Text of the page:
Latest SCCS ruling finds Phenoxyethanol safe in cosmetics

By Simon Pitman

- Last updated on GMT

Latest SCCS ruling finds Phenoxyethanol safe in cosmetics

Related tags Cosmetics Sccs

The European Commission has announced that a maximum concentration of 1.0 per cent of the preservative, Phenoxyethanol is safe for use in cosmetics.

The alternative for parabens is used as an anti-bacterial in cosmetics as well as a stabilizer in perfume.

The Scientific Committee on Consumer Safety was called on to run tests on the preservative following the submission of a risk assessment by the French Agency ANSM in 2012, which rose concerns about its effects on children.

Backstory

That report (Evaluation du risque lié à l'utilisation du phénoxyéthanol dans les produits cosmétiques) concluded that the maximum authorised concentration of Phenoxyethanol should be lowered to 0.4 per cent in cosmetics for children less than three years.

In addition, it advised that it should not be used in cosmetic products intended for their nappy area.

Then, in December 2013, Cosmetics Europe submitted a safety dossier in order to defend the current use of Phenoxyethanol as preservative in cosmetic formulations at a maximum concentration of 1.0 per cent.

By July 2015, the submission of data was complemented with a safety assessment tool, such as the physiologically based pharmacokinetic (PBPK) modelling, in order to provide a perspective on systemic exposure of phenoxyethanol in humans (absorption, distribution, metabolism and excretion). 

Conclusion

  1. 1.       ​Does SCCS consider Phenoxyethanol safe for use as a preservative with a maximum concentration of 1.0 %, taking into account the information provided?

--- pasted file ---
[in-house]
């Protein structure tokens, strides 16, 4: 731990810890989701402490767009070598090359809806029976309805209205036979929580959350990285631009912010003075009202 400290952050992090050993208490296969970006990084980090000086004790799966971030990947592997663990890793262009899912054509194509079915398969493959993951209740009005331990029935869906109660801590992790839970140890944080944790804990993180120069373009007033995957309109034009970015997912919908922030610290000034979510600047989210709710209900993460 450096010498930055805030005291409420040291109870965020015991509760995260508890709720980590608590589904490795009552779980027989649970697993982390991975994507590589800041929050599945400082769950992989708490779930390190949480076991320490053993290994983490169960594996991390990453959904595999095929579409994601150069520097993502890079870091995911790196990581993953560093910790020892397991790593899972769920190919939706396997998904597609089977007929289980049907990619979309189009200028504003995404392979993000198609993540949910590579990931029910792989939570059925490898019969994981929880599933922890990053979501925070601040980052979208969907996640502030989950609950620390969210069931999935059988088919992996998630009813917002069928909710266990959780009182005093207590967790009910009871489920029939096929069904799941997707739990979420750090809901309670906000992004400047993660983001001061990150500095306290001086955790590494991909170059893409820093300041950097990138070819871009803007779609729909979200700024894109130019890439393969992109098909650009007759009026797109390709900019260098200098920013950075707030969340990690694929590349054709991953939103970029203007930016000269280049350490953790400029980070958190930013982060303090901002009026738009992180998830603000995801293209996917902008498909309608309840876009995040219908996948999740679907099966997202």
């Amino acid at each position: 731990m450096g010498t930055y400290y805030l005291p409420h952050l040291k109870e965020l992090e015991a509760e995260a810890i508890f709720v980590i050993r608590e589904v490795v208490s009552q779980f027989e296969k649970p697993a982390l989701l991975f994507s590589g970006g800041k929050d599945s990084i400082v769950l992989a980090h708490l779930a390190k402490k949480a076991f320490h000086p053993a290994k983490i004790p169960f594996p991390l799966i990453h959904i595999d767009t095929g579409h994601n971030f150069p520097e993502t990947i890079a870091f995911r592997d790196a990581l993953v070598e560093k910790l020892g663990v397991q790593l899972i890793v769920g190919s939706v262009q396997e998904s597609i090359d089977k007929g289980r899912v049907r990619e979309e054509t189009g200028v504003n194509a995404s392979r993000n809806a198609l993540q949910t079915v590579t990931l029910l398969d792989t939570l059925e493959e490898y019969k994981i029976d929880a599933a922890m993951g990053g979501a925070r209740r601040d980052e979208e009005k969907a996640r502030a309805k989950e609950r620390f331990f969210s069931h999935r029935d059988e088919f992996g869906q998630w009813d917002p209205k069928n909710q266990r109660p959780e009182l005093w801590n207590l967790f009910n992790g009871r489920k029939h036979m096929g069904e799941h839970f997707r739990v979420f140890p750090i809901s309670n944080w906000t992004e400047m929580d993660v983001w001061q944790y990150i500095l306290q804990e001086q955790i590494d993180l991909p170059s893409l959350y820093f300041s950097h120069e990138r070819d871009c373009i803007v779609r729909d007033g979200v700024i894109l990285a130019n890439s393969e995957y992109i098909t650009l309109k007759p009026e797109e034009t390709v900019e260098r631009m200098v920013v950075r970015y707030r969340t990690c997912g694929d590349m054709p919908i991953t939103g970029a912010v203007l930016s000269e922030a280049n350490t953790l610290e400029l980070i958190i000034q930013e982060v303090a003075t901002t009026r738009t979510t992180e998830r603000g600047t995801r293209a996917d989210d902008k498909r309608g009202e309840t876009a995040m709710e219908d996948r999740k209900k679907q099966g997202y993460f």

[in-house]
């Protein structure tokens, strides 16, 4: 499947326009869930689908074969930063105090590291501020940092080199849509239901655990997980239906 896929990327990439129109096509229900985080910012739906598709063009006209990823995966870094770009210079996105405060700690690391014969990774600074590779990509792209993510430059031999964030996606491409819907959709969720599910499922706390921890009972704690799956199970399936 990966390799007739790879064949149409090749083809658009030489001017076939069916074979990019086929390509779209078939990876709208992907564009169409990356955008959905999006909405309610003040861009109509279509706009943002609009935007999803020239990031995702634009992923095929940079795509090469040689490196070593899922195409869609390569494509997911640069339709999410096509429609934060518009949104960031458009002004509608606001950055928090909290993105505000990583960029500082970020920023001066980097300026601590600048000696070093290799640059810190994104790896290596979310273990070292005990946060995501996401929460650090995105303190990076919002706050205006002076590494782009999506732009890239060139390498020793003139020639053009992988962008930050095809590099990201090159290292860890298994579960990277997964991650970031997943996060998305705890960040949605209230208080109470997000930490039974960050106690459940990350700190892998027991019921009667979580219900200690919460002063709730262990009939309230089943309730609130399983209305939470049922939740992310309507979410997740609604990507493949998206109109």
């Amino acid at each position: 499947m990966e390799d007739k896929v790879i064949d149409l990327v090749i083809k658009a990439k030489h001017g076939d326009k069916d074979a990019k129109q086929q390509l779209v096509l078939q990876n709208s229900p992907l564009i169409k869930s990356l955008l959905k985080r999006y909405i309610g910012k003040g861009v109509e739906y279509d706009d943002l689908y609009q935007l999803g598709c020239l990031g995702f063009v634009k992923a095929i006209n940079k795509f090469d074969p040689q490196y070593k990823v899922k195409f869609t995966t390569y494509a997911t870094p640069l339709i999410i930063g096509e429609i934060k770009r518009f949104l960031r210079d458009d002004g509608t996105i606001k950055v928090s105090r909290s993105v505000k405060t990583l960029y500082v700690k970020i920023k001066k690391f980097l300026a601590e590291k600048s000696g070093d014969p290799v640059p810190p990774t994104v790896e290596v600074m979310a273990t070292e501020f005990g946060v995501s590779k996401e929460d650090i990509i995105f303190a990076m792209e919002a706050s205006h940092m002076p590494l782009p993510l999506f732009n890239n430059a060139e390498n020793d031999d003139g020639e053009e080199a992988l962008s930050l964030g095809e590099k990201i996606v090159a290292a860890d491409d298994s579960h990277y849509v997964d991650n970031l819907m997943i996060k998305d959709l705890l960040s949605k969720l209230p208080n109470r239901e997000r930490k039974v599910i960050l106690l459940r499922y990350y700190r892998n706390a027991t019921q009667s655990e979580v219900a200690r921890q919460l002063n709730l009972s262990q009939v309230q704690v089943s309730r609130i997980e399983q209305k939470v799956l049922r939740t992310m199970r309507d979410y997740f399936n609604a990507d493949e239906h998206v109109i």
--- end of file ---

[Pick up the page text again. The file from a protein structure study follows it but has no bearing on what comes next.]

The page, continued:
The SCCS considers 2-phenoxyethanol safe for use as a preservative with a maximum concentration of 1.0%, taking into account the information provided.  

  1. 2.       ​The SCCS is asked, when making the assessment, to take into account the specific age groups who might be particularly susceptible to the effects of Phenoxyethanol used as preservatives in cosmetic products. 

The toxicokinetics default factor of 4.0 can be reduced to 1.0 yielding a minimum Margin of Safety (MoS) of 25 instead of 100 for the safety assessment of 2phenoxyethanol. Therefore, the MoS of about 50 for children also covers this specific age group who might be higher exposed to 2-phenoxyethanol than adults.  

  1. 3.       ​Does the SCCS have any further scientific concerns with regard to the use of Phenoxyethanol in cosmetic products? 

This Opinion does not take into account exposure from other sources than cosmetics.

Comments on the opinion are accepted until 31 May.

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